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Dec 8th 3 White-fronted Geese Days Lock...2nd Slavonian Grebe still Farmoor Reservoir... Nov 2 Scaup Farmoor Res...16th Yellow-browed Warbler Crawley...2 Great white Egret Grimsbury Res...14th Water Pipit Farmoor Reservoir...13th Black Redstart still at Chinnor...12th Black Redstart Harwell...20th CATTLE EGRET Chimney...

Thursday, 1 August 2019

June / July Review

Black-tailed Godwit over Otmoor, courtesy of Norman Smith

These usually quieter birding months of mid-summer lived up to their reputation in 2019, with no real county "headliners" being recorded. Much of the interest for this review period surrounded waders, while breeding and passage passerines also featured and some large, long-legged birds made news of their own.

Prominent amongst visiting waders were Black-tailed Godwit. That smart species in its rust-brown summer plumage paid little regard to the "birding doldrums" as these months are sometimes termed, being recorded at several sites. Movement continued through June, with two "Blackwits" visiting Otmoor on 20th, seven there on 30th, and a single at LWV Pit 60, Standlake on 26th.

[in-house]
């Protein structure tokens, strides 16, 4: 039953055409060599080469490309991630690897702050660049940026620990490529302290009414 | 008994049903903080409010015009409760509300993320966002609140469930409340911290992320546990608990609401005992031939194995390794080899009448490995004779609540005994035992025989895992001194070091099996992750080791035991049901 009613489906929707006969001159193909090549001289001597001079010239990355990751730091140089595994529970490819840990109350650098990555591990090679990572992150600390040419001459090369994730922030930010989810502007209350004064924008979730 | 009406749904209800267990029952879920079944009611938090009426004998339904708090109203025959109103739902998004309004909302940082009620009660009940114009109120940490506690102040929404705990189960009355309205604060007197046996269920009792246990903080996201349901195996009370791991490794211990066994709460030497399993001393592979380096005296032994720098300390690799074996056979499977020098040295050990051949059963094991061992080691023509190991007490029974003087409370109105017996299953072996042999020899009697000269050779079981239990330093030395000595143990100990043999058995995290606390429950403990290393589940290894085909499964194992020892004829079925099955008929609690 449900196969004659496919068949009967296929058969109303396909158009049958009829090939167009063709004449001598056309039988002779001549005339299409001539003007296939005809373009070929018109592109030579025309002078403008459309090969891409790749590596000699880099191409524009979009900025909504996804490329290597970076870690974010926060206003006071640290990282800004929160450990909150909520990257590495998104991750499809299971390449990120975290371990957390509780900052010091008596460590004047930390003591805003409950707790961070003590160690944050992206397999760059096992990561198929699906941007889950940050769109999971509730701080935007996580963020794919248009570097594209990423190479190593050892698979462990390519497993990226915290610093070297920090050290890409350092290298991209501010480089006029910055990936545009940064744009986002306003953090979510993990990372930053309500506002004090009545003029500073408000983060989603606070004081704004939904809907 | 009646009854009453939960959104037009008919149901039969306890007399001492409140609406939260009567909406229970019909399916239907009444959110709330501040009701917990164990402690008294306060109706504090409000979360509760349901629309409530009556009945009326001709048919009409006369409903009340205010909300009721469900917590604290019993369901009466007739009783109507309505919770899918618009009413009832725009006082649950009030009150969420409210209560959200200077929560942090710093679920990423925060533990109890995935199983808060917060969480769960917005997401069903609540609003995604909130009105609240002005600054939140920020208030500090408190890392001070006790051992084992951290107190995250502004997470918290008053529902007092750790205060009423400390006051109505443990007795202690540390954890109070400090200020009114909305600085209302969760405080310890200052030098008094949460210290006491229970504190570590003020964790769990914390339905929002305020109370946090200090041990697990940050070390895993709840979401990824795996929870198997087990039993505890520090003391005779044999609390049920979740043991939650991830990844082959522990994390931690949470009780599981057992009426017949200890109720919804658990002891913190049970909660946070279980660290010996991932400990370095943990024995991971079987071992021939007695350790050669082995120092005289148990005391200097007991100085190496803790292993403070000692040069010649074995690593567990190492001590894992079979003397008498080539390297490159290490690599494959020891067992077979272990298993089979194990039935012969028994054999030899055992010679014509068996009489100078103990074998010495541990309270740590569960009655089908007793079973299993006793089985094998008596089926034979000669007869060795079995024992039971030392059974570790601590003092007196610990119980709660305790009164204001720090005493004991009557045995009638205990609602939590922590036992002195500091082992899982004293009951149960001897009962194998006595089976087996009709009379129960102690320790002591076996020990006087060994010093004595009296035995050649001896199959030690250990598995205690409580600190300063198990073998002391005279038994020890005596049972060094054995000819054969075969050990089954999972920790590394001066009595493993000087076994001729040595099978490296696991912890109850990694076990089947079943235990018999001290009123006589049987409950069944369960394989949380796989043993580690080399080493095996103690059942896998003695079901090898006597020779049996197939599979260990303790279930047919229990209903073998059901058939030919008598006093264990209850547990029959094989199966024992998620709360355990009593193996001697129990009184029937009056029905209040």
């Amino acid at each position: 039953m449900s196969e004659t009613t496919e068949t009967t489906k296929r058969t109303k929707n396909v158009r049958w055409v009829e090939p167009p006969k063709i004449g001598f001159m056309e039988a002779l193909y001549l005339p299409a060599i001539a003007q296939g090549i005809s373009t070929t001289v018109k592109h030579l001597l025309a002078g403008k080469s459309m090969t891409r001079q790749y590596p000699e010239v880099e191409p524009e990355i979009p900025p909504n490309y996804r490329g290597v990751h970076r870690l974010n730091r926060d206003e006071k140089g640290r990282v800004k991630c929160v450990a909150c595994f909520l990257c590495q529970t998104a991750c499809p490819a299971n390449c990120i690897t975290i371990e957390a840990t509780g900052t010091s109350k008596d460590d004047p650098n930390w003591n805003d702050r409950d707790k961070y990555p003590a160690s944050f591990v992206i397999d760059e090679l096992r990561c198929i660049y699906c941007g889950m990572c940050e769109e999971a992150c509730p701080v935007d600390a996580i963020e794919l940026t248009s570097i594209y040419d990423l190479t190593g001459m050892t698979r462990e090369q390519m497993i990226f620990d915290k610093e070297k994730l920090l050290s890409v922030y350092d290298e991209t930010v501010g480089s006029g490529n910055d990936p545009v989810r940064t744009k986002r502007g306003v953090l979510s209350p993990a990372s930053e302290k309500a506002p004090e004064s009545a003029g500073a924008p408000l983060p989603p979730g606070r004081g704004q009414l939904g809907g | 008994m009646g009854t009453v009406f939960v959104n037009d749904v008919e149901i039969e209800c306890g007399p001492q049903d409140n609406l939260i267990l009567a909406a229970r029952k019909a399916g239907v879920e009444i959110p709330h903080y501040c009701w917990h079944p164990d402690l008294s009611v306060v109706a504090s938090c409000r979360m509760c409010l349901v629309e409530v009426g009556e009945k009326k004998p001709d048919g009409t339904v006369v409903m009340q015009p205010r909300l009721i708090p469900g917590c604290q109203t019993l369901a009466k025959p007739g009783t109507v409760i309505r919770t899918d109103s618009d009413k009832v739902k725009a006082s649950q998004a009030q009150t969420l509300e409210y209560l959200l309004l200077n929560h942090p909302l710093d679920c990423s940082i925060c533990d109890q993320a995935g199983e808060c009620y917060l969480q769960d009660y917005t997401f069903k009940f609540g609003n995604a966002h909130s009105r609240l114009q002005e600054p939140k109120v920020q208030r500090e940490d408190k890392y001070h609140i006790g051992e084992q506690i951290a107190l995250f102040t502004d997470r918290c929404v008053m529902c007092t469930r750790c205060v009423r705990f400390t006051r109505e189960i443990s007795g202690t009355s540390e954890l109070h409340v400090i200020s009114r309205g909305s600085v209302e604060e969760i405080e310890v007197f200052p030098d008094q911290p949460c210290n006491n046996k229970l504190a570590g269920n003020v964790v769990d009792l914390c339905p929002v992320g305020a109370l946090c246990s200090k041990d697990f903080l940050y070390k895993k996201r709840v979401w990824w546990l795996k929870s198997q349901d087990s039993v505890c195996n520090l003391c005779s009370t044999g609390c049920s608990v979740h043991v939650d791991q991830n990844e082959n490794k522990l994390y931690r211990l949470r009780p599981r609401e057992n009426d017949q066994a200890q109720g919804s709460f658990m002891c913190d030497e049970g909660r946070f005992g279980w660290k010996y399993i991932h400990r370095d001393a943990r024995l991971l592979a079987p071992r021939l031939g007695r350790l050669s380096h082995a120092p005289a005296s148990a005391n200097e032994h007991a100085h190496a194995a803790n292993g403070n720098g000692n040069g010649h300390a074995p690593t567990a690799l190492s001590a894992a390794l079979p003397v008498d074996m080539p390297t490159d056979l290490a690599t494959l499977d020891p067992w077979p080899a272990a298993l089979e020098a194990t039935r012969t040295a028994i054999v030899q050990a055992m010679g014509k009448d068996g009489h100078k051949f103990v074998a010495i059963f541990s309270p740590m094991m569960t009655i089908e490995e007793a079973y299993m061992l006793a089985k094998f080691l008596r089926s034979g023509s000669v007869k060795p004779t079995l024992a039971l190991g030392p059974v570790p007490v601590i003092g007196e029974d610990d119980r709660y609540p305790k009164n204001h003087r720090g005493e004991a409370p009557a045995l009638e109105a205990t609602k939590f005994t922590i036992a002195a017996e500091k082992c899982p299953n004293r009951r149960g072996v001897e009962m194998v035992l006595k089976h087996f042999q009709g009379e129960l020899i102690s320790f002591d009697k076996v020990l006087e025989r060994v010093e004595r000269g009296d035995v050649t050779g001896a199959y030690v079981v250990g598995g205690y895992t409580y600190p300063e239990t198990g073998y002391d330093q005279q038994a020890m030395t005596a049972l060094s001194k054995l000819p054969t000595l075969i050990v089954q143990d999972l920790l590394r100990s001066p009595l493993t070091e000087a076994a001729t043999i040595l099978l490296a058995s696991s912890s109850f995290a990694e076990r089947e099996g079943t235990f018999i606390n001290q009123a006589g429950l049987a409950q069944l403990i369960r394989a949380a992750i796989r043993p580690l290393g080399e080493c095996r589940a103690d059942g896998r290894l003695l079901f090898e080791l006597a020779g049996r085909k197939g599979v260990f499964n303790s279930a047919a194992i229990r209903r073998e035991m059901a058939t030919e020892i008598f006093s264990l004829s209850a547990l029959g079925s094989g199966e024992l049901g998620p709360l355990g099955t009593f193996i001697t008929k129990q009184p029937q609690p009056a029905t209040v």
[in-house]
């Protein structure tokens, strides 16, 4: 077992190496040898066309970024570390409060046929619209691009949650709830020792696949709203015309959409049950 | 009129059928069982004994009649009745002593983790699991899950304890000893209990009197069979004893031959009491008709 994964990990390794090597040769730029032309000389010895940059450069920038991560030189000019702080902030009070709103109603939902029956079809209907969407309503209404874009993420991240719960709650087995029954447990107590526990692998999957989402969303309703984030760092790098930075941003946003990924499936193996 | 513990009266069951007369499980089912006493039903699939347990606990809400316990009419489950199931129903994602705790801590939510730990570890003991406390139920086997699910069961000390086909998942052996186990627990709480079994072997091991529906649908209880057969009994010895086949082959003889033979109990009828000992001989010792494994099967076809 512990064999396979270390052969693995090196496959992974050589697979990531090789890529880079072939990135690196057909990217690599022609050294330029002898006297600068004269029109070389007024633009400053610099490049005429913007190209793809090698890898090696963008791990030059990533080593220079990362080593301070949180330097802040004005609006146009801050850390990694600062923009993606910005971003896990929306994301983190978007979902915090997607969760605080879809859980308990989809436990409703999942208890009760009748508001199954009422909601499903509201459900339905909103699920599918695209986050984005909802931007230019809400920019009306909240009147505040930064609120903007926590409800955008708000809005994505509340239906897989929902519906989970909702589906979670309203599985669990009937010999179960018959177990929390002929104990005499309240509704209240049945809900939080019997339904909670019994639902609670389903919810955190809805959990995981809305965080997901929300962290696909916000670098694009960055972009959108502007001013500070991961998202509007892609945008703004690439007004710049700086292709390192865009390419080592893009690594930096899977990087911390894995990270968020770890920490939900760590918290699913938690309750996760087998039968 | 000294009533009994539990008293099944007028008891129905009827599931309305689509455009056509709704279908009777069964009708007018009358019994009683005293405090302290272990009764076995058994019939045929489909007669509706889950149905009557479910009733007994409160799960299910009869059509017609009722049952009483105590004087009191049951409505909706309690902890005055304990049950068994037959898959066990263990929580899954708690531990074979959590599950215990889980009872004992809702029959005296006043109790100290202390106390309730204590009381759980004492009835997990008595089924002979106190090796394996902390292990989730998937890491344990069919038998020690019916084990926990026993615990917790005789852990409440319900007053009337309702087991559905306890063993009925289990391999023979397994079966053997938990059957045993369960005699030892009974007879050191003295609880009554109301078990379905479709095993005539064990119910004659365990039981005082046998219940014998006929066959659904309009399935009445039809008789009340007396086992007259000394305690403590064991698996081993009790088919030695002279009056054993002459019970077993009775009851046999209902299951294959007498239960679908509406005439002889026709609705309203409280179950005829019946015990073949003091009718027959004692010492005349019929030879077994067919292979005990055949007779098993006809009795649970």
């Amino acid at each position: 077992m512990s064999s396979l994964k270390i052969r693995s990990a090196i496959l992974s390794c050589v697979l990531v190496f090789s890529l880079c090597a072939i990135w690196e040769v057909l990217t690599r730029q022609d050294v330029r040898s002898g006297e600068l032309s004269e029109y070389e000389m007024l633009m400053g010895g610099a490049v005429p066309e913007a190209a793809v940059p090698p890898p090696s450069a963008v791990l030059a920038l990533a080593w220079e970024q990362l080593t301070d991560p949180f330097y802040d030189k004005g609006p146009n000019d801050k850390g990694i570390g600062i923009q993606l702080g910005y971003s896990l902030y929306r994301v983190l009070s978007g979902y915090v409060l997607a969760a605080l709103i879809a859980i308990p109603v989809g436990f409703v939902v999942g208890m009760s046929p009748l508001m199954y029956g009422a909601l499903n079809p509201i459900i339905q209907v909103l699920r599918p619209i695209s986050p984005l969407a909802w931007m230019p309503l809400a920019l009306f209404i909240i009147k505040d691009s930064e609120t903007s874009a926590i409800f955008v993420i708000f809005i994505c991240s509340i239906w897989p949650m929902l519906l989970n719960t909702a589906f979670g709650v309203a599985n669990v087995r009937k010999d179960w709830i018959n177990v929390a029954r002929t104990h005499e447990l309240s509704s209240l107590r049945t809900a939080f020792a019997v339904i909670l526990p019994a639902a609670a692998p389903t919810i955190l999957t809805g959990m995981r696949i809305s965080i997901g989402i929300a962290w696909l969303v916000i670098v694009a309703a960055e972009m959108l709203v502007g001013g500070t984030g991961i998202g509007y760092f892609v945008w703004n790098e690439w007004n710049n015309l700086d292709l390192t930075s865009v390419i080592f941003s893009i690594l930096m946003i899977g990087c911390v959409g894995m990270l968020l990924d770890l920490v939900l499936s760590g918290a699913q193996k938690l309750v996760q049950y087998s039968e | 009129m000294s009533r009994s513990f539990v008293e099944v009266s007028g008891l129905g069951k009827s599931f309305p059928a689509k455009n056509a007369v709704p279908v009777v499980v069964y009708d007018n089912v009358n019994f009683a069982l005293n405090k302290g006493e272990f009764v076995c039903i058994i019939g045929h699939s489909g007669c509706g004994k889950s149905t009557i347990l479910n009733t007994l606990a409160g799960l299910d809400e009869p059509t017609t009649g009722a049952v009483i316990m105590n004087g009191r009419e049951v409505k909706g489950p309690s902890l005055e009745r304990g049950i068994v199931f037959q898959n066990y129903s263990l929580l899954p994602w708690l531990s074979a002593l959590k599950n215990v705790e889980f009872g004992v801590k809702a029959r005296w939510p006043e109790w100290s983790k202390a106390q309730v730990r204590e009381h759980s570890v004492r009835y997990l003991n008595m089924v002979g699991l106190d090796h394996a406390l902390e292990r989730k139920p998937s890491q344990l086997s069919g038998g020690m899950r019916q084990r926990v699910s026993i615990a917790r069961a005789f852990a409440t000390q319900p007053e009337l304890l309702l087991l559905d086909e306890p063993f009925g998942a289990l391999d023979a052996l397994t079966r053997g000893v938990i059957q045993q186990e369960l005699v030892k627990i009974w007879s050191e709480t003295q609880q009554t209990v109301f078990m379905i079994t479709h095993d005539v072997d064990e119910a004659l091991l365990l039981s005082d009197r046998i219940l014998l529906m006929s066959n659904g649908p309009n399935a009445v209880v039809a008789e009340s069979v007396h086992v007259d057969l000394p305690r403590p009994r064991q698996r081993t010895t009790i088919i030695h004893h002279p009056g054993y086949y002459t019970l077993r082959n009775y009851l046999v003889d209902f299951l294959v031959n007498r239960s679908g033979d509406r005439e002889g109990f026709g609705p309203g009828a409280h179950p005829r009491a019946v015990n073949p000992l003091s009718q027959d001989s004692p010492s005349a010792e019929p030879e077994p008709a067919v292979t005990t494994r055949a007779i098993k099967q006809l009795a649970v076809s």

Black-tailed Godwits at Farmoor, courtesy of Dai John (above)
and Jeremy Dexter (below)

In early July there were more sightings with two at Pit 60 on 1st then again on 11th, and five at Farmoor (2nd). Otmoor hosted an impressive 24 of these birds on 18th July, then three more on 21st.

Farmoor Avocets, courtesy of Dai John
click on any image to enlarge

But June's birds of the month had to be the three Avocet that visited Farmoor Reservoir on 3rd, being seen in flight over F2 then settling by the causeway before all too quickly moving on. Sanderling were still heading north in the first week of June, their attractive breeding plumage being a sought after sighting for county birders in any early summer.